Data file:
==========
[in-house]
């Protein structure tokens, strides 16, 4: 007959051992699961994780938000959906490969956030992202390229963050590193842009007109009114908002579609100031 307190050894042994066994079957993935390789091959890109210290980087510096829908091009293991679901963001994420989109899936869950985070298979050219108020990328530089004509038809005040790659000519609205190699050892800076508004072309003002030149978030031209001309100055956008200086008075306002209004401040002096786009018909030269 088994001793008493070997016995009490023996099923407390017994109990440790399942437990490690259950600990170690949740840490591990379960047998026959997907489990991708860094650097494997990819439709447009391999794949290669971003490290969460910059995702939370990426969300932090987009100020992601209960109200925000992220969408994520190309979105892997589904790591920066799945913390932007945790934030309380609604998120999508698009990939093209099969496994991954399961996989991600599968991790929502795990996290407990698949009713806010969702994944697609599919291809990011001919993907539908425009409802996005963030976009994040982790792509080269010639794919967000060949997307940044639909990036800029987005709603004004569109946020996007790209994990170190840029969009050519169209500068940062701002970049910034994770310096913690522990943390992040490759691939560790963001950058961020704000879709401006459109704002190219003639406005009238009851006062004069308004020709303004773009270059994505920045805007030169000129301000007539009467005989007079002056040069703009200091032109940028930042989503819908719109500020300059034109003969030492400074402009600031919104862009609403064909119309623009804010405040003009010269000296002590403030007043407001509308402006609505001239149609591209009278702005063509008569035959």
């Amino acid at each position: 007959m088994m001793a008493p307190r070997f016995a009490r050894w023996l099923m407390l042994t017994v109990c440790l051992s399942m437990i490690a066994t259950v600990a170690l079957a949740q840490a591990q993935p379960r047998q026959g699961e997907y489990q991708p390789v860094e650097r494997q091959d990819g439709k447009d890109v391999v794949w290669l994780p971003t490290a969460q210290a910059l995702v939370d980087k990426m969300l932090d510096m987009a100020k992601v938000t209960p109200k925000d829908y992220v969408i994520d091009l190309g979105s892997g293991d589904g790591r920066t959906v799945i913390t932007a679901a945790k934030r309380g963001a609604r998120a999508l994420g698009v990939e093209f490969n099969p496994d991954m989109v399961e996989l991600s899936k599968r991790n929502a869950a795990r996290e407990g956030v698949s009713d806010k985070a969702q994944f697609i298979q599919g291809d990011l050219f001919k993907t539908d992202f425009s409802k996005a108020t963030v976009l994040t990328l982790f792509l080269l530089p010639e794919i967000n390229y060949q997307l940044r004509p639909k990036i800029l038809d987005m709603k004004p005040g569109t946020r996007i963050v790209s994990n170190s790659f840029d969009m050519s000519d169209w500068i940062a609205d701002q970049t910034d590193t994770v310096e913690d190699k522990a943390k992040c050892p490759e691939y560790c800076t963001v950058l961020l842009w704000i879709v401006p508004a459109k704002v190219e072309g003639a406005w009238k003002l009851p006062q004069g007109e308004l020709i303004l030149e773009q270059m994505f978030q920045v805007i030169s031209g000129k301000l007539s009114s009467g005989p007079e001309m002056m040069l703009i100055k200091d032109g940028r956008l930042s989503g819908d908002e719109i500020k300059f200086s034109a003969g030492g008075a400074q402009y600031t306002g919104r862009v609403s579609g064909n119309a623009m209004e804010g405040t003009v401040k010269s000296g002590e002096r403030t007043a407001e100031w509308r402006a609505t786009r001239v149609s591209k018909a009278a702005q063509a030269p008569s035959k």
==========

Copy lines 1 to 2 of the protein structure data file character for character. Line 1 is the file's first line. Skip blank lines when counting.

[in-house]
């Protein structure tokens, strides 16, 4: 007959051992699961994780938000959906490969956030992202390229963050590193842009007109009114908002579609100031 307190050894042994066994079957993935390789091959890109210290980087510096829908091009293991679901963001994420989109899936869950985070298979050219108020990328530089004509038809005040790659000519609205190699050892800076508004072309003002030149978030031209001309100055956008200086008075306002209004401040002096786009018909030269 088994001793008493070997016995009490023996099923407390017994109990440790399942437990490690259950600990170690949740840490591990379960047998026959997907489990991708860094650097494997990819439709447009391999794949290669971003490290969460910059995702939370990426969300932090987009100020992601209960109200925000992220969408994520190309979105892997589904790591920066799945913390932007945790934030309380609604998120999508698009990939093209099969496994991954399961996989991600599968991790929502795990996290407990698949009713806010969702994944697609599919291809990011001919993907539908425009409802996005963030976009994040982790792509080269010639794919967000060949997307940044639909990036800029987005709603004004569109946020996007790209994990170190840029969009050519169209500068940062701002970049910034994770310096913690522990943390992040490759691939560790963001950058961020704000879709401006459109704002190219003639406005009238009851006062004069308004020709303004773009270059994505920045805007030169000129301000007539009467005989007079002056040069703009200091032109940028930042989503819908719109500020300059034109003969030492400074402009600031919104862009609403064909119309623009804010405040003009010269000296002590403030007043407001509308402006609505001239149609591209009278702005063509008569035959």